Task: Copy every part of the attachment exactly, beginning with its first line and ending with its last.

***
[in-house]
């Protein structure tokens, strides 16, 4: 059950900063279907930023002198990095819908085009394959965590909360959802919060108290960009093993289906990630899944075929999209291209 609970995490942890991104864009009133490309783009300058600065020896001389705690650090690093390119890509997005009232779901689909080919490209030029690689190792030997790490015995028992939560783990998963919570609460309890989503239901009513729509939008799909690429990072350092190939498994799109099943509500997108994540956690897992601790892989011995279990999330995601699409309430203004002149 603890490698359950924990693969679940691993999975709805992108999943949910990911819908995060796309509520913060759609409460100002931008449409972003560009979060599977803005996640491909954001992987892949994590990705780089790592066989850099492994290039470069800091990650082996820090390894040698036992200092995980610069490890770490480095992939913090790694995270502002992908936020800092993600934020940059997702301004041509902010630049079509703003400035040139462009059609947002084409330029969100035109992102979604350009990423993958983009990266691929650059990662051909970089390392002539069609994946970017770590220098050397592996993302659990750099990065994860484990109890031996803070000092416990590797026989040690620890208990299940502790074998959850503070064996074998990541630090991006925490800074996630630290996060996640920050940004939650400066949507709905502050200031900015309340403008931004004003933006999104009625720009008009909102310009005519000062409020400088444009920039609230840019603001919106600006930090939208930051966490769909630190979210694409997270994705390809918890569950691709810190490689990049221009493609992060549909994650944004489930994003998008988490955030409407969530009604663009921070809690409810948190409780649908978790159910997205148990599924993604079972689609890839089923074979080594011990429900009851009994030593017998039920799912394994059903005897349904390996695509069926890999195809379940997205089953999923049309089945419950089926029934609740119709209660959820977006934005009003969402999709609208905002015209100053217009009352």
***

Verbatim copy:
[in-house]
């Protein structure tokens, strides 16, 4: 059950900063279907930023002198990095819908085009394959965590909360959802919060108290960009093993289906990630899944075929999209291209 609970995490942890991104864009009133490309783009300058600065020896001389705690650090690093390119890509997005009232779901689909080919490209030029690689190792030997790490015995028992939560783990998963919570609460309890989503239901009513729509939008799909690429990072350092190939498994799109099943509500997108994540956690897992601790892989011995279990999330995601699409309430203004002149 603890490698359950924990693969679940691993999975709805992108999943949910990911819908995060796309509520913060759609409460100002931008449409972003560009979060599977803005996640491909954001992987892949994590990705780089790592066989850099492994290039470069800091990650082996820090390894040698036992200092995980610069490890770490480095992939913090790694995270502002992908936020800092993600934020940059997702301004041509902010630049079509703003400035040139462009059609947002084409330029969100035109992102979604350009990423993958983009990266691929650059990662051909970089390392002539069609994946970017770590220098050397592996993302659990750099990065994860484990109890031996803070000092416990590797026989040690620890208990299940502790074998959850503070064996074998990541630090991006925490800074996630630290996060996640920050940004939650400066949507709905502050200031900015309340403008931004004003933006999104009625720009008009909102310009005519000062409020400088444009920039609230840019603001919106600006930090939208930051966490769909630190979210694409997270994705390809918890569950691709810190490689990049221009493609992060549909994650944004489930994003998008988490955030409407969530009604663009921070809690409810948190409780649908978790159910997205148990599924993604079972689609890839089923074979080594011990429900009851009994030593017998039920799912394994059903005897349904390996695509069926890999195809379940997205089953999923049309089945419950089926029934609740119709209660959820977006934005009003969402999709609208905002015209100053217009009352």